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Billion Dollar company on NASDAQ Much to everyone's surprise, in April 1994 Osman, together with his partner Yavuz Ahiska engineered a management buy-out of DuPont Pixel in a move lauded by the industry at the time. Osman became the CEO of the new company and Dr Ahiska became a non-executive Director. Hence 3Dlabs was born. The following year, 3Dlabs, a fabless semiconductor company, introduced the worlds first workstation class graphics chip for PCs (called GLINT), thereby starting the 3D revolution on the PC. Osman relocated the company headquarters to Silicon Valley in California and started commuting between the US and the UK on a bi-weekly basis. The R&D operation remained in Egham, Surrey. A year later 3Dlabs went public on NASDAQ stock market at a valuation of $220M ­ the first 3D chip company to do so and the company's products were being incorporated into computers by Dell, IBM, Compaq, HP and Sun. In 1997, 3Dlabs became the fastest growing company in Silicon Valley and reached a market valuation of almost $1bn. That year Osman bought the famous modernist house / studio complex of Roxy Music from guitarist Phil Manzanera. The house and studio were totally refurbished in a landmark project which took over two years to complete. The house - now a national monument - has become an icon of modernism in this country and has been featured in countless books, magazines and films. Change of Direction After September 11 and with the downturn in technology markets, Osman, like many business leaders the world over, was re-evaluating his priorities and trying to decide what was best for his shareholders, employees and customers. He soon came to realise that the best interests of all concerned would be served if 3Dlabs were to become part of a larger and stronger organization. So in May 2002, 3Dlabs was sold to Creative Technology Ltd (of SoundBlaster fame) in a deal valued at $170M, and Osman left the company after almost 20 years, giving him the time and the resources to put his heart and soul into his first love ­ music. Songphonic is born The next natural step for Osman, an accomplished and passionate musician and producer himself, was to launch his fiercely independent record label. Incensed by the `factory produced' and disposable nature of popular music in recent years, he decided to incubate young singer-songwriters and produce music in a more organic way. Hence Songphonic Records was born in 2004, attracting an initial funding of $2M from sources outside the UK and with a mission to incubate genuine artists. Incubation is a common activity in technology businesses for growing new stars ­ a concept which Osman re-applied to the music business. The label is currently incubating a number of artists and so far released an album and two EPs to critical acclaim. Osman also produced for other artists (including Sezen Aksu and Sertab ­ two of Turkey's leading divas) and even mastered a classical recording in his spare time.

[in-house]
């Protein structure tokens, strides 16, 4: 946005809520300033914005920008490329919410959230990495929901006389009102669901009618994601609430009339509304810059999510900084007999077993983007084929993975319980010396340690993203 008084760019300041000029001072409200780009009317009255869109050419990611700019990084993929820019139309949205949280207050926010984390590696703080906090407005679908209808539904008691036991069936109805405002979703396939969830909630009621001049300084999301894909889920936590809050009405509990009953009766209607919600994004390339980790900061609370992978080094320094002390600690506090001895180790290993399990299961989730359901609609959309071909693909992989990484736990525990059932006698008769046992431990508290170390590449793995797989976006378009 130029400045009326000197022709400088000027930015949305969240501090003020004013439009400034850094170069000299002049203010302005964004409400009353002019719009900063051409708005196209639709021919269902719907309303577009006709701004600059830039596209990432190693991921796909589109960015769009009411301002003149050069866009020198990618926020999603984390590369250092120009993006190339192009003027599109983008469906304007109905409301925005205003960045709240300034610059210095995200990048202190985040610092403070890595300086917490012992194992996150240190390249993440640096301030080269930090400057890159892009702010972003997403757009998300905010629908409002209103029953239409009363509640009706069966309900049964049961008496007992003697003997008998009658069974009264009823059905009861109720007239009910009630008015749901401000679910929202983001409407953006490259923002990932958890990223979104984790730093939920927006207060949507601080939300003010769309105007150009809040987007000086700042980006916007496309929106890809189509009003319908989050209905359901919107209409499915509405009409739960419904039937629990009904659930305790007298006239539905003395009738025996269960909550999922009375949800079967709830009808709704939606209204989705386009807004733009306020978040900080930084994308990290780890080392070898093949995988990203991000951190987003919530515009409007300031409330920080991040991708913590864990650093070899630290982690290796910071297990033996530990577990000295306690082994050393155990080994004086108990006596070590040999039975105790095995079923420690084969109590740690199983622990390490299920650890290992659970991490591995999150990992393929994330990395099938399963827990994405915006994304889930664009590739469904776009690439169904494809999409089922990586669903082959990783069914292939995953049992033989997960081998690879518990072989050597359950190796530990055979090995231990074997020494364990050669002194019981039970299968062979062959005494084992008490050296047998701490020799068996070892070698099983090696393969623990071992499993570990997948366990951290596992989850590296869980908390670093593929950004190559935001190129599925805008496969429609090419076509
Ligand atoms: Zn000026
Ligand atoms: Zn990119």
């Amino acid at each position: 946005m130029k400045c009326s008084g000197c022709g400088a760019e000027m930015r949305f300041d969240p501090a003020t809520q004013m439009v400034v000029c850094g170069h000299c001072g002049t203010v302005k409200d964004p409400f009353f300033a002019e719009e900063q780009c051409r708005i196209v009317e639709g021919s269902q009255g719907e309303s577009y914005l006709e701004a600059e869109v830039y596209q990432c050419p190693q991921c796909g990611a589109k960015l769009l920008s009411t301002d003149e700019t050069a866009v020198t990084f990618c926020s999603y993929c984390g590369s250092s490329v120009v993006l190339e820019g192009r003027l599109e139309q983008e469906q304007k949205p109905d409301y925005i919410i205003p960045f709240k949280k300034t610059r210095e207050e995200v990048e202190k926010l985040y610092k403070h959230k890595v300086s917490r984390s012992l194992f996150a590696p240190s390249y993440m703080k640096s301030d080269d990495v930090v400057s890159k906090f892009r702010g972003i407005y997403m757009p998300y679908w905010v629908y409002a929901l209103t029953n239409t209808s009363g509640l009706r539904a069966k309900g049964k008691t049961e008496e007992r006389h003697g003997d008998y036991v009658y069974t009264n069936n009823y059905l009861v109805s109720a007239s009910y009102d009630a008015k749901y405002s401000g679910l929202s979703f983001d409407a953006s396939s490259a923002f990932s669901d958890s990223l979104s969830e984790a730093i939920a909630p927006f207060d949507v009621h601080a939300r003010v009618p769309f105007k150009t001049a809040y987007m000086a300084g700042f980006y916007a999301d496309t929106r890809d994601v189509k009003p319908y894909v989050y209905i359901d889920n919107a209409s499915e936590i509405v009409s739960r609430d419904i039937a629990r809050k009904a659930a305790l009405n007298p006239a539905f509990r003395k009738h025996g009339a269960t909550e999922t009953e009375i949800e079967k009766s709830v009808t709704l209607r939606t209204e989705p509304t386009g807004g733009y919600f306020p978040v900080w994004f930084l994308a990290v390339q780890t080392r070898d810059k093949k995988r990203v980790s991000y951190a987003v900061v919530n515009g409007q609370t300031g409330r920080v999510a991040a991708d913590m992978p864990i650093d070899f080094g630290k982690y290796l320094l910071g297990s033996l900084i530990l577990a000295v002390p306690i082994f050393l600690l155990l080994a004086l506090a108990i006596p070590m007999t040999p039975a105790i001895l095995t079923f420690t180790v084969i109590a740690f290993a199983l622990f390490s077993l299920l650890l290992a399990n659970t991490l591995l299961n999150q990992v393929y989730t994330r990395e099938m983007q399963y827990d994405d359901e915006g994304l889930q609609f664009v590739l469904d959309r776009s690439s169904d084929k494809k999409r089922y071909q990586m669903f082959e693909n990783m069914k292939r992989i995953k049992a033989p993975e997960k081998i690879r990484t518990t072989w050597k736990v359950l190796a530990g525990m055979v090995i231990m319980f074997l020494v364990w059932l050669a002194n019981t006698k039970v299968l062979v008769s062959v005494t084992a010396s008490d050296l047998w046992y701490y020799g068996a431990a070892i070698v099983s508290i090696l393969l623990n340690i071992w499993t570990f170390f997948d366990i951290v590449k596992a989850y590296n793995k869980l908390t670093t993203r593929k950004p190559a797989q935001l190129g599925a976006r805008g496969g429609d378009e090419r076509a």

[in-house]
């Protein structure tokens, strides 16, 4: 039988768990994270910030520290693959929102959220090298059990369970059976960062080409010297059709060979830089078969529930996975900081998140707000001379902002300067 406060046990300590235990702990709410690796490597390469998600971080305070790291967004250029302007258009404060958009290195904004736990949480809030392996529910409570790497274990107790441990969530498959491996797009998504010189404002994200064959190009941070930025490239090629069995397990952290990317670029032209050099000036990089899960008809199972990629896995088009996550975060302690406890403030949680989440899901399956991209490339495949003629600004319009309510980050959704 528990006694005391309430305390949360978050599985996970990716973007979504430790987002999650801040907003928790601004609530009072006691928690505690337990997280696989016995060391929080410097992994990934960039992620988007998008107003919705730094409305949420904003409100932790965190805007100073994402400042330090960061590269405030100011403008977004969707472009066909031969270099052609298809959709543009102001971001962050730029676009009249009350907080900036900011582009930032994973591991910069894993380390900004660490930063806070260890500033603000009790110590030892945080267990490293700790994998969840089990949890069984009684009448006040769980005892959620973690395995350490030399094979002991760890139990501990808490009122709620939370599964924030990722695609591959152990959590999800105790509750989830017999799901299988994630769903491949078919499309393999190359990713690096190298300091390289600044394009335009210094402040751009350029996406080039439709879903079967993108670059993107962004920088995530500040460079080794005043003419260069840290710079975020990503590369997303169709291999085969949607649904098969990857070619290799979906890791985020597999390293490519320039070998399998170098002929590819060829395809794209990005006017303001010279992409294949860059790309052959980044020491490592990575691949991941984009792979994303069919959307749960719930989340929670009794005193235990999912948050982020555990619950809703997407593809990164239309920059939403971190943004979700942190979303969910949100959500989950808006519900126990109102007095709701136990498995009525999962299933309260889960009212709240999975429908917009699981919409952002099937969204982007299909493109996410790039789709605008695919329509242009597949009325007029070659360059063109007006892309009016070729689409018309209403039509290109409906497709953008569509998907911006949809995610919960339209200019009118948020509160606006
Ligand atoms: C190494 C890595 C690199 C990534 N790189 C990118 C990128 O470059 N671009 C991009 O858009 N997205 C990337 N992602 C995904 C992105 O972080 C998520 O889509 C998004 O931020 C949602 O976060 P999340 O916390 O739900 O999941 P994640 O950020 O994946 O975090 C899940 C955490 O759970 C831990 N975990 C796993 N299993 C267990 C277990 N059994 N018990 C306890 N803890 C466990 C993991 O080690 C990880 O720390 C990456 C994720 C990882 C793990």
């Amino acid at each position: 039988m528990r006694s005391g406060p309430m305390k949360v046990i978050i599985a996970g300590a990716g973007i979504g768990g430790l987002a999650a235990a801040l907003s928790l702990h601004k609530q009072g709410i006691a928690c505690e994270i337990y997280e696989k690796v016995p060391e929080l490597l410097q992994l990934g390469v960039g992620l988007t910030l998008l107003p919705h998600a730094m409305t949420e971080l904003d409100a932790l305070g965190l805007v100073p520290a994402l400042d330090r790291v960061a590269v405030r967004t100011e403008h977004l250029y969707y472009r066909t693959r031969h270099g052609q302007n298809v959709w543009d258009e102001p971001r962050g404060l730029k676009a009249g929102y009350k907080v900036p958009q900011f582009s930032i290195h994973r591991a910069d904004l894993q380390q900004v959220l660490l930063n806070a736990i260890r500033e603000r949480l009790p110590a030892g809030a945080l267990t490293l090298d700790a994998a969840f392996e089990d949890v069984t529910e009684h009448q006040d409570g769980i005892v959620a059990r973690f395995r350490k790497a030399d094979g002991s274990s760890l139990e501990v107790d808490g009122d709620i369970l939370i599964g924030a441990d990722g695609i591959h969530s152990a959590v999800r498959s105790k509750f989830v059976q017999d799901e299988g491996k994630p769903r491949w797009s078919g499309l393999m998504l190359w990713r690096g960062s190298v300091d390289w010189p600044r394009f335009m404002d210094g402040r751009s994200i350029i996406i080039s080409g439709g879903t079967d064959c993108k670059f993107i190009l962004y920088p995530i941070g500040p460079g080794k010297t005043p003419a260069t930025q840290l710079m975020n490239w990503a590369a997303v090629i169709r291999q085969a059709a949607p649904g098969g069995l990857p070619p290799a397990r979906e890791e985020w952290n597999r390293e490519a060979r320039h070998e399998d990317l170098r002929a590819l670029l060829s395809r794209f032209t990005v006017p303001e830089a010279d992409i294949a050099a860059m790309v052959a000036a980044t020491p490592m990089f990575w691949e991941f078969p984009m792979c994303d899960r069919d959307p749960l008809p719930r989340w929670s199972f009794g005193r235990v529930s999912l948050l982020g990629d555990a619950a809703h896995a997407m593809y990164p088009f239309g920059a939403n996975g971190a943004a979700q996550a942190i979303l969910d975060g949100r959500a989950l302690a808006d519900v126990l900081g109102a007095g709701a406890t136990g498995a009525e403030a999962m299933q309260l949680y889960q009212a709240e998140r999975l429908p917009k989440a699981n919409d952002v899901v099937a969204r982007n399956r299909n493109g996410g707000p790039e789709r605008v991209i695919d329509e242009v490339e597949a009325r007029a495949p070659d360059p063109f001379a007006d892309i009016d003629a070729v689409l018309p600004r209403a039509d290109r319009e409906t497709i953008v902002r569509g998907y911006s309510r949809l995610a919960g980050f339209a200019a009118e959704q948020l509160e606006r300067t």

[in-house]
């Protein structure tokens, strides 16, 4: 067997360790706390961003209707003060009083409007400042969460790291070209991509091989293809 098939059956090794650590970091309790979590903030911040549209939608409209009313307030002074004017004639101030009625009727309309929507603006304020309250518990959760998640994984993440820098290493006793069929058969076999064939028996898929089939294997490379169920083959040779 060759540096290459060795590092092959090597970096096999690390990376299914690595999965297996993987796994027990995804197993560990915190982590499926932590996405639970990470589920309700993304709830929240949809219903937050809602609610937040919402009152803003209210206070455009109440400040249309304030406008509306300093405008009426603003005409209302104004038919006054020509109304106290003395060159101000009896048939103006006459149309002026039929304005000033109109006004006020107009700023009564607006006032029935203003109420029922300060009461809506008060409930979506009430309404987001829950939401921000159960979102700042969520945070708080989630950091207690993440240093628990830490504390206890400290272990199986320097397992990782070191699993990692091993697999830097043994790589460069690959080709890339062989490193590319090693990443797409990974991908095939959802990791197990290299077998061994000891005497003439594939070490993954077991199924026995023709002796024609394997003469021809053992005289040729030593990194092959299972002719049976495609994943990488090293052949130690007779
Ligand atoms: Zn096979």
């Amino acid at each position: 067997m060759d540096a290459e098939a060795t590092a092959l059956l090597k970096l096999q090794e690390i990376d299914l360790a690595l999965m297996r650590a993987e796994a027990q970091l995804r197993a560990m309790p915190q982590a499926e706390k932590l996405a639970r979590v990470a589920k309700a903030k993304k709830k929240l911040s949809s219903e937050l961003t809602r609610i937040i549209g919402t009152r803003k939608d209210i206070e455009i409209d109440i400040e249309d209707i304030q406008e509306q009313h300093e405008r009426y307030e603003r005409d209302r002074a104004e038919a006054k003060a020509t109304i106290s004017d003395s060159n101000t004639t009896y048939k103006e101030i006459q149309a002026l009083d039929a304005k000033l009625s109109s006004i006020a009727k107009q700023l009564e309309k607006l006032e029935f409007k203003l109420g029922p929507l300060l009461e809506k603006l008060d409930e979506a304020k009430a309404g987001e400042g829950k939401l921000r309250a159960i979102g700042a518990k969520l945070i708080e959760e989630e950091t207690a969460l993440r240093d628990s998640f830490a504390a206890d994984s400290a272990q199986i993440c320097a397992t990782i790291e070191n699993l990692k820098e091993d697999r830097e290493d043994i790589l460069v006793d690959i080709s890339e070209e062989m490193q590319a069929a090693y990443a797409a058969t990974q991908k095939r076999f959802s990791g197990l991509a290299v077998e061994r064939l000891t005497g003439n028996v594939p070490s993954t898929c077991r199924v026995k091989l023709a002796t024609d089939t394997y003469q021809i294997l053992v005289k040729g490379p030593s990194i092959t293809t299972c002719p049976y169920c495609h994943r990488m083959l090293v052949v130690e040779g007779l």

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Hailed by the Turkish media as the next Arif Mardin (the veteran Turkish-born record producer whose credits include Aretha Franklin, Dusty Springfield and more recently Norah Jones) Osman, humbled by the analogy, is focused on becoming a better all round producer. In fact, Osman's favourite recent accolade came from What Hi-Fi magazine which praised the production of the label's debut CD (`And How' by Xanda Howe) as being `faultless'. Back to Technology Having hit many brick-walls in an ever shrinking music industry, Osman was drawn back to technology business in 2006, mainly as an incubator, advisor and in a nonexecutive capacity. He currently divides his time 50/50 between music and technology (especially GreenTech) and is also an inspiring keynote speaker sharing his business experiences. Osman is also passionate about mitochondria and can bore you to death about the biology of aging.